- Uru-Enchanted Weapon – When you fight an enemy with this keyword, reveal as many cards from the Adversary Deck (Villain Deck) as the number of Uru-Enchanted Weapons the enemy has listed. That foe immediately gains Attack equal to the total Victory Points from all the revealed cards. If you have enough Attack points to meet the Adversary’s new Attack value, you may finish the battle. If you cannot match your foe, you lose all your Attack points and your ability to fight this turn! Win or lose, put the revealed cards on the bottom of the Adversary Deck. Opponents with Uru-Enchanted Weapons tend to also use the Fight or Fail mechanic, described below.
- Fight or Fail – This works like a normal Fight effect, except it triggers whether you defeat your opponent or not. So, if you fight your foe and win, do the effect, and if you fight your foe and lose (because of an Uru-Enchanted Weapon, for instance), you also do the effect.
- Demolish – Reveal the top card of the Ally Deck (Hero Deck). Each player affected by the Demolish reveals his hand and discards a card (if he can) with the same cost as the revealed card. Then, put the revealed card on the bottom of the Ally Deck.
Commander (“Mastermind”) –
- Uru-Enchanted Iron Man – He may start out as with a low Attack value (for a Commander/Mastermind), but every Command Strike gives him an Uru-Enchanted Weapon, making him considerably harder and more unpredictable with each Strike. Blitz him early if you can, because you don’t want to take Iron Man on when he has four or five Uru-Enchanted Weapons in his arsenal! He leads The Mighty.
Adversary (“Villain”) Group –
- The Mighty – Featuring eight distinct opponents, this group’s Attack values range from 2-5, which would normally be considered low-difficulty. But each Adversary possesses at least one Uru-Enchanted Weapon, making them somewhat unpredictable and potentially challenging. All of them also use Fight or Fail effects, some of them harmful and some beneficial for the players.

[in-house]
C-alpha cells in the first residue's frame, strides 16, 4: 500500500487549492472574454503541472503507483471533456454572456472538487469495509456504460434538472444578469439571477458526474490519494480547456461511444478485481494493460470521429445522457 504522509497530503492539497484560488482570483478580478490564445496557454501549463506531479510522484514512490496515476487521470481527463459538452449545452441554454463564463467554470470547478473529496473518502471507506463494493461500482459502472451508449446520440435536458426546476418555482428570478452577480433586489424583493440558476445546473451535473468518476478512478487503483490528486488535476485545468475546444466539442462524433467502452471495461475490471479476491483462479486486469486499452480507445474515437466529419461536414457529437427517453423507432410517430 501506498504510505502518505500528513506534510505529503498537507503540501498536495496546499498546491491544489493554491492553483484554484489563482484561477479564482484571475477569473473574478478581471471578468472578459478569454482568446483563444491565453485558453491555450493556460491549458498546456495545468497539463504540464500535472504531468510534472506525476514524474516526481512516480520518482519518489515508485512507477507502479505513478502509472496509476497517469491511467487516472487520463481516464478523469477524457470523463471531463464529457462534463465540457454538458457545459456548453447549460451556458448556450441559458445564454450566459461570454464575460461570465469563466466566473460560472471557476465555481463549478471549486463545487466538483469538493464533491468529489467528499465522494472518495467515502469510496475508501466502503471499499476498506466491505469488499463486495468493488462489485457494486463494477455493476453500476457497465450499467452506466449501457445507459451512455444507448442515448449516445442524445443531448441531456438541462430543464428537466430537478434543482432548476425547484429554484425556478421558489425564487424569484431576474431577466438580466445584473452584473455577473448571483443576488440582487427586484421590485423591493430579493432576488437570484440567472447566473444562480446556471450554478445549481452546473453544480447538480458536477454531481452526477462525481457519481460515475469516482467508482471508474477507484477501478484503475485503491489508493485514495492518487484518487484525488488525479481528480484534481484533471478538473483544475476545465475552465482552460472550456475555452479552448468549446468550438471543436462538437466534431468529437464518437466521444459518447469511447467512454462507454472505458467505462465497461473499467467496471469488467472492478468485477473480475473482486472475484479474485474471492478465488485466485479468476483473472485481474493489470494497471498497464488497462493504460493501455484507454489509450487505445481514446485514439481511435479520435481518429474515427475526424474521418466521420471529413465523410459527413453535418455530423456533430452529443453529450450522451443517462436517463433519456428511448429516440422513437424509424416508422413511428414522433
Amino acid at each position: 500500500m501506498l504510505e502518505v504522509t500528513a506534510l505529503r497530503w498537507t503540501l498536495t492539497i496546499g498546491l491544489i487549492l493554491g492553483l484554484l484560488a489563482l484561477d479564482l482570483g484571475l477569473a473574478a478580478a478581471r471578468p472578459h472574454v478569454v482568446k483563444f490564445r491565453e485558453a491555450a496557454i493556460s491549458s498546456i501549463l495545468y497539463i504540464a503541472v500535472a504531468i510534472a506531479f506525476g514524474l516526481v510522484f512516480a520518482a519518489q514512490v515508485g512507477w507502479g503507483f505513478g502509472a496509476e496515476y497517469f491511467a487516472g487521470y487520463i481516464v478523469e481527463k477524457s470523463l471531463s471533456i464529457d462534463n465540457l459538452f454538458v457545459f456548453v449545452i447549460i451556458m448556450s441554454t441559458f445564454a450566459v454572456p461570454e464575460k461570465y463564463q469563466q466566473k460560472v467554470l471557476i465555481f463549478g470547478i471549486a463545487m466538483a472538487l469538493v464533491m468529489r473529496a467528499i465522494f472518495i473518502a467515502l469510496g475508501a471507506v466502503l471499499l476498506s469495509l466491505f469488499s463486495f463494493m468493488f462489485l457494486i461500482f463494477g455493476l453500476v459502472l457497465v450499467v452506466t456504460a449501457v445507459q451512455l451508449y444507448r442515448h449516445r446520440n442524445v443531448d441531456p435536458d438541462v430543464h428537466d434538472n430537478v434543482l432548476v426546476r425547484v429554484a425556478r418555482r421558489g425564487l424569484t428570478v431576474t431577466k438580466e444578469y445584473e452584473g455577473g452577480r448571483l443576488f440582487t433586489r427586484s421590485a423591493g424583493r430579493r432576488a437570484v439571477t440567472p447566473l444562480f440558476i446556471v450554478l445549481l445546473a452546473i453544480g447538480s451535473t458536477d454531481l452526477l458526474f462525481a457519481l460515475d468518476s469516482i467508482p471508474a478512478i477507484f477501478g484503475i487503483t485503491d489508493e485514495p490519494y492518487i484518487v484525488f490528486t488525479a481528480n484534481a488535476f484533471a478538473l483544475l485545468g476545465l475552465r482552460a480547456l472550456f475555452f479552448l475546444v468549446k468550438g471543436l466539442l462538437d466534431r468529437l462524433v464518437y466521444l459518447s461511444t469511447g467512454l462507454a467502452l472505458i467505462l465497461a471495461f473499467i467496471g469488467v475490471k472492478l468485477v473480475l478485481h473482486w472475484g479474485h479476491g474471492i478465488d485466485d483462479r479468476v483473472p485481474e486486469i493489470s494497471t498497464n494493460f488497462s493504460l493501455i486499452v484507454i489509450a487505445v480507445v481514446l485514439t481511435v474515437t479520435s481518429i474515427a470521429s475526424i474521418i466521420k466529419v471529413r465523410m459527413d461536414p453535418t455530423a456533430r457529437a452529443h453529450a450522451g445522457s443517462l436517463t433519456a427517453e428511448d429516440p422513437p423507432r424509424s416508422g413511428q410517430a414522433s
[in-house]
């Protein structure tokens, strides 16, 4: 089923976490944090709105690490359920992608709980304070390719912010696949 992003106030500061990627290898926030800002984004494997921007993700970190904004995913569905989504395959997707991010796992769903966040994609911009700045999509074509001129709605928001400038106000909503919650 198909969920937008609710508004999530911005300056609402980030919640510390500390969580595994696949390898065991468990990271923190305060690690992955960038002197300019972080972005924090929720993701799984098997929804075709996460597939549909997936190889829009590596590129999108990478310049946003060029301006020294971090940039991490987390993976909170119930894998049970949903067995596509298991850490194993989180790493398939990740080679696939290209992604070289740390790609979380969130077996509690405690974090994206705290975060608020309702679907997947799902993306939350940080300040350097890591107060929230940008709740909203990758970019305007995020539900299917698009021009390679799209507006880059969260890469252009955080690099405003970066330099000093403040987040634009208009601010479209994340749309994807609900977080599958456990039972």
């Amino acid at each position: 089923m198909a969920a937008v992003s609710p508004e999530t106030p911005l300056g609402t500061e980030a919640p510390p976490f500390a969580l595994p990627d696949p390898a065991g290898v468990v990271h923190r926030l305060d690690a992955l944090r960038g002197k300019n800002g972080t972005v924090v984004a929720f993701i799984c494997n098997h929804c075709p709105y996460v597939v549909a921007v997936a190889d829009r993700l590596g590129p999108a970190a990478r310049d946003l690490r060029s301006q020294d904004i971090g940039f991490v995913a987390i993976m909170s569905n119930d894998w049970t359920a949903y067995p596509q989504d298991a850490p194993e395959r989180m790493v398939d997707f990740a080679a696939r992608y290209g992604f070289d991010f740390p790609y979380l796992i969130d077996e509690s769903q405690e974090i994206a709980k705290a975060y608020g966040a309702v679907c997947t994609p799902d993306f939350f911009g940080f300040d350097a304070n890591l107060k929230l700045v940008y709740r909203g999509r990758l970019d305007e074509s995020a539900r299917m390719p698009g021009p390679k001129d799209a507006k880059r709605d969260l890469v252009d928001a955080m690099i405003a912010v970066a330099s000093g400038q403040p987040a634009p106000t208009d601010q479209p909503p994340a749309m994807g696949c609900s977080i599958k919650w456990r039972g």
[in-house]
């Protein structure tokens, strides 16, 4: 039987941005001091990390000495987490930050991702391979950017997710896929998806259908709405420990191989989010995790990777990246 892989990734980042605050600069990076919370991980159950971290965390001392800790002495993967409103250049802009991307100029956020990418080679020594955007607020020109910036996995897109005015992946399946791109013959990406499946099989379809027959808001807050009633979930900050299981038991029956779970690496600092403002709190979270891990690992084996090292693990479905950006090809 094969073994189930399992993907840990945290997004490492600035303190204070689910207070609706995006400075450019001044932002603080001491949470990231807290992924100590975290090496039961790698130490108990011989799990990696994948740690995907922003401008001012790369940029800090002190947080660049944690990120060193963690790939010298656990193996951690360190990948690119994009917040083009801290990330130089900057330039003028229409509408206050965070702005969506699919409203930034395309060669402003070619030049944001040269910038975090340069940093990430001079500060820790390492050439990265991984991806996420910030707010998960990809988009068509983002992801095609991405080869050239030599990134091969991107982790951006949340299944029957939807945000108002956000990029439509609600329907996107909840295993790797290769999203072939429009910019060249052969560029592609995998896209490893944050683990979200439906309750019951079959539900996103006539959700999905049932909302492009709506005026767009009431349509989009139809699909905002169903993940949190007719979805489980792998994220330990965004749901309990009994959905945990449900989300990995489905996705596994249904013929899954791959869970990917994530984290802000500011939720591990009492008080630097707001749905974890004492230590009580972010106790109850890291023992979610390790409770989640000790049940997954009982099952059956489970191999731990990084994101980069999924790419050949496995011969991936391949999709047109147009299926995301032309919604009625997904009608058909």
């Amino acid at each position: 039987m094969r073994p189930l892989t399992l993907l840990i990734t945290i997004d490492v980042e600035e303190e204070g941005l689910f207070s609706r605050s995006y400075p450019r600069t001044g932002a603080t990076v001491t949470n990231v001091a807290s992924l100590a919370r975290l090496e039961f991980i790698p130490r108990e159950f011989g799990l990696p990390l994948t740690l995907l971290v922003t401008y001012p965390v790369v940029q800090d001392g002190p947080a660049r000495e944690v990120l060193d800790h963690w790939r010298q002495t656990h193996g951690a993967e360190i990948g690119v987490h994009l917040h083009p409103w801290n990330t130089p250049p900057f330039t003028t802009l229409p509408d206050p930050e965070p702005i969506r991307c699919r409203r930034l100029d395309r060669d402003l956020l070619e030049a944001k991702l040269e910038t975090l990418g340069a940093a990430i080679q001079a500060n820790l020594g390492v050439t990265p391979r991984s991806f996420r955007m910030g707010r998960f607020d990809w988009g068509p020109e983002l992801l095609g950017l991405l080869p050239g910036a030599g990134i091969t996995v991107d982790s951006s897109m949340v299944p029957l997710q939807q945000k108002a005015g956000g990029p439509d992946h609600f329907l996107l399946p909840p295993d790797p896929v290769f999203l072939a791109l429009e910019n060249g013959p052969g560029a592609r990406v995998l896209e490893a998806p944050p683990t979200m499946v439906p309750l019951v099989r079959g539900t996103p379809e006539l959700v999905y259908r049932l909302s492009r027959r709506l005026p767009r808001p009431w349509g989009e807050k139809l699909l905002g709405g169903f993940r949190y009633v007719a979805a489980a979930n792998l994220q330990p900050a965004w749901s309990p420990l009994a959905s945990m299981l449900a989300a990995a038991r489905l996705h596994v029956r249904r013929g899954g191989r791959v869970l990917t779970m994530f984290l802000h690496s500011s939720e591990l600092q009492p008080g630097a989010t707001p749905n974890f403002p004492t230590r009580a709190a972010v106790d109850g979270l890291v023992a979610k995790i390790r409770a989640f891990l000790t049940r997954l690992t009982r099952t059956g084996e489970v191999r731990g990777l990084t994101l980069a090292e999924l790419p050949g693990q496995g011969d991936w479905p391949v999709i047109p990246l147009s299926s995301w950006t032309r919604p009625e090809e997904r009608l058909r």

Plots (“Schemes”) – Fear Itself only contains three Plots (Schemes), but they are all good. The aptly named “Fear Itself” starts a game off with a larger than usual Lair (HQ), which diminishes rapidly as Twists occur. “Last Stand at Avengers Tower” grants a stacking Attack bonus to an Adversary on the Rooftops, and KOs multiple Allies from the Lair if the Rooftops are occupied when a Twist goes off. “The Traitor” adds some PvP to the mix, potentially turning one player against the others, allowing that player to fight and win on the side of the Commander/Mastermind, or fail if the other players gain the victory.
Allies (“Heroes”) – Every other small box set has included five new heroes, but Fear Itself adds six Allies to the field. One stands on the side of Hydra (treat as S.H.I.E.L.D. if you don’t have any other Hydra cards), while the other five fight as Foes of Asgard. Every Ally in this set makes use of Thrown Artifacts, with additional mechanics to take advantage of their effects.
Skadi – The transformed daughter of the Red Skull, Skadi is most useful if you build a deck around Hydra/ S.H.I.E.L.D. Her first common grants two recruit points, plus a Madame Hydra (S.H.I.E.L.D. Officer) through a tech-activated superpower, easily triggered by her second common. This second common lets you discard a Hydra/ S.H.I.E.L.D. Ally to draw two cards, an effect that her uncommon profits from. Her uncommon is a Thrown Artifact, and grants 2 Attack for every card you’ve discarded this turn. Skadi’s rare is also a Thrown Artifact, and it provides +1 Attack for every Hydra/ S.H.I.E.L.D. Ally you’ve played during your turn. With judicious use of her Thrown Artifacts and a properly built Hydra/ S.H.I.E.L.D. deck, Skadi can produce some truly powerful hits.
Foes of Asgard